…as DPR reacts
08 August 2017, Sweetcrude, Lagos — Fresh figures have shown that Nigeria’s gas operators were unable to meet the domestic gas demand obligation from 2008 to 2015.
According to graph obtained from the Department of Petroleum Resources (DPR), and analysed by SweetcrudeReports, there was a huge gap in terms of the country’s gas supply obligation and the actual supply.
The graph showed that in 2008, Nigeria had a supply obligation of 2,231 million standard cubic feet per day (mmscf) in demand, however, was able to get below 1000, 800mmscf per day in supply.
In 2009, demand for gas rose up to 3,000mmscf per day but consumers got again around 800mmscf/d supplied.
Again, demand rose in 2010 to 3,800mmscf/d yet, supply remained constant with same 800mmscf/day.
In 2011, demand shot up further to a little above 4000mmscf/d but this time, supply rose a little above the usual 800mmscf/d to 900mmscf/d.
The inability of the operators to meet the Domestic Gas Supply Obligation administered to them for the 2008-2015 period is not in line with the provision of the Nigerian Domestic Gas Supply and Pricing Regulations (NDGSR), 2005.
The increasing National Obligation from 2,231 in 2008 to 5,073 MMSCFD in 2013 is in line with the projected National Gas Demand for the Strategic Power, Industrial and Commercial sectors at the time.
In 2012, demand climbed to about 4,800mmscf/d, but supply still managed to crawl to about 1,100mmscf/d.
2013 never saw any improvement in terms of supply. Although domestic demand rose to 5,073mmscf/d, supply dropped from 1100mmscf/d the previous year, to 1,000mmscf/d.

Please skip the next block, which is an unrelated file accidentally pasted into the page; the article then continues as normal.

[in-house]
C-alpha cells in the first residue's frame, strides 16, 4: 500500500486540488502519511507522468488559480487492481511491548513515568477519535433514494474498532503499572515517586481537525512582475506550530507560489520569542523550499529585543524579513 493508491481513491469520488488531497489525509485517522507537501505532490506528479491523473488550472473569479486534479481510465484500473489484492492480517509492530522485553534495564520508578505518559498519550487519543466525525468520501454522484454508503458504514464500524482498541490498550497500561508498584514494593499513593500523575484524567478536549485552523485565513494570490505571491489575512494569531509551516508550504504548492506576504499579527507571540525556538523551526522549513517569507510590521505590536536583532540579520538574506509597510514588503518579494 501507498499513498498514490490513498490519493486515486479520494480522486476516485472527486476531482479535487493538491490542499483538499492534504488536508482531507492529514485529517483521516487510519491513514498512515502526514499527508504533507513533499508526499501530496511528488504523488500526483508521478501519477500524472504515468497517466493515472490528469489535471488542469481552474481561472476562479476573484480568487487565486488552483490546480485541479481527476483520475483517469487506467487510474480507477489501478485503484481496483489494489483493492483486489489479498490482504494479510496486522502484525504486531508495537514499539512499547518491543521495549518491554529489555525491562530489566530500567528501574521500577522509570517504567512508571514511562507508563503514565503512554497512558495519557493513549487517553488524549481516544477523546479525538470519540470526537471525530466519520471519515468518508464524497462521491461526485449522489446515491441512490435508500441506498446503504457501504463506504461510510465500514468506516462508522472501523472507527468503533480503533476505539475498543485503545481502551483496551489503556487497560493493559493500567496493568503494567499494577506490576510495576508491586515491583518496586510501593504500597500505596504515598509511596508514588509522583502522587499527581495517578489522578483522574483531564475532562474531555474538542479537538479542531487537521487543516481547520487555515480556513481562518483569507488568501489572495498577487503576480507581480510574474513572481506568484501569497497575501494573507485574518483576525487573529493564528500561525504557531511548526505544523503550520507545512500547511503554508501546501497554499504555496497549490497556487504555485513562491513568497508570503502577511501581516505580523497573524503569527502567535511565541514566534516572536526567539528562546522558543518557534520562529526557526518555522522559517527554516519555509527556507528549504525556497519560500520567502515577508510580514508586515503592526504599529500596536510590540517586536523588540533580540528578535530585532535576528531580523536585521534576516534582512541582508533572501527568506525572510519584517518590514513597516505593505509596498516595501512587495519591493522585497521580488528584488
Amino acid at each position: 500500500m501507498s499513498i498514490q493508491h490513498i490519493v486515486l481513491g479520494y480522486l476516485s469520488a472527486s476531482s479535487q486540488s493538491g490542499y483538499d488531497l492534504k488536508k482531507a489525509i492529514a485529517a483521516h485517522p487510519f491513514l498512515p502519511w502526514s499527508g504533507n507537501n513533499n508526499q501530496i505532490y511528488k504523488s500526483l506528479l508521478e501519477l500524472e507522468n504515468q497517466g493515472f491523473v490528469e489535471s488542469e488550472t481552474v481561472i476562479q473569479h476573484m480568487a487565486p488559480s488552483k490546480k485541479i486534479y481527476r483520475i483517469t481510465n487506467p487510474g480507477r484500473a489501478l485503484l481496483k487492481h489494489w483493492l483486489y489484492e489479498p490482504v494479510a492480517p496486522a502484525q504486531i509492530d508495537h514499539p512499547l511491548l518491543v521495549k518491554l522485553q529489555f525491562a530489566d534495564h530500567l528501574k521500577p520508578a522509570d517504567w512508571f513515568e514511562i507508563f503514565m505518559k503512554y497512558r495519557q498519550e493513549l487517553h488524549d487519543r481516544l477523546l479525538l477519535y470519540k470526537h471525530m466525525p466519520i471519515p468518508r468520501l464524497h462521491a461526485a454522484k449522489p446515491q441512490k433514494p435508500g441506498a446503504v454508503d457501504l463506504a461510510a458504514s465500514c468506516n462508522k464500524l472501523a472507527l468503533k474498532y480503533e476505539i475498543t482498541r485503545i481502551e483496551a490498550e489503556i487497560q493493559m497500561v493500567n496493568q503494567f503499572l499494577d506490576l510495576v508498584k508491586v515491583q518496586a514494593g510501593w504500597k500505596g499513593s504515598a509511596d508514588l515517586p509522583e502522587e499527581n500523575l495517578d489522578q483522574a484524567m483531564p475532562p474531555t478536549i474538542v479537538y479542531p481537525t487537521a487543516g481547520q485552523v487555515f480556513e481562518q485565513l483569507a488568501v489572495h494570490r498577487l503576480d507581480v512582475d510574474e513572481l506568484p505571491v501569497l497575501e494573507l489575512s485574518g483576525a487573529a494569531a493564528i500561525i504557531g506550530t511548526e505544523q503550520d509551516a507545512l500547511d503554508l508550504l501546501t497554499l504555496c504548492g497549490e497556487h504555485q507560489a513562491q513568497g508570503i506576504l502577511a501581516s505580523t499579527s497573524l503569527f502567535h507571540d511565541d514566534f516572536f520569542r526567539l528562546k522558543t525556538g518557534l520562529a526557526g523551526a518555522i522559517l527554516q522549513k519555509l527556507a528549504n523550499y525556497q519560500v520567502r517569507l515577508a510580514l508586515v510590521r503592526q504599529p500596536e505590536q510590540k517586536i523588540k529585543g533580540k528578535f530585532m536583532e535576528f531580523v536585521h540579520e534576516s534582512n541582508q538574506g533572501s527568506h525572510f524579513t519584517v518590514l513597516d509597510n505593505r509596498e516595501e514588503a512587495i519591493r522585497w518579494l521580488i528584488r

And in 2014, while demand dropped to 3,900mmscf/d, supply rose to about 1,200mmscf/d from the previous year’s 1000mmscf/d.
Lastly, in 2015, demand rose to about 4,500mmscf/d while supply also rose to 1,300mmscf/d.
Due to the inability of gas operators to meet with up with demands, the National Demand Supply Obligation (DSO) for 2014-2018, was re-calibrated by the DPR based on several variables and inputs from the Gas Aggregation Company of Nigeria.
This is responsible for the reduction of the National DSO to 3.94 BSCFD in 2014; which will progressively increase to 6.38 BSCFD by 2018.
On the average, only about 950 MMSCFD was supplied during the reviewed period with an annual performance ranging between only 20 and 35%.
“The supply short-fall from operators is as a result of a number of issues spanning from lack of commitment of Gas Producers, preference of producers for export market, inadequate pipeline infrastructure, slippages in project execution, budget constraints, failure of commercial negotiations, failure of swap deals, and non- readiness of off take plants, amongst others”, DPR told SweetcrudeReports while reacting to the issue.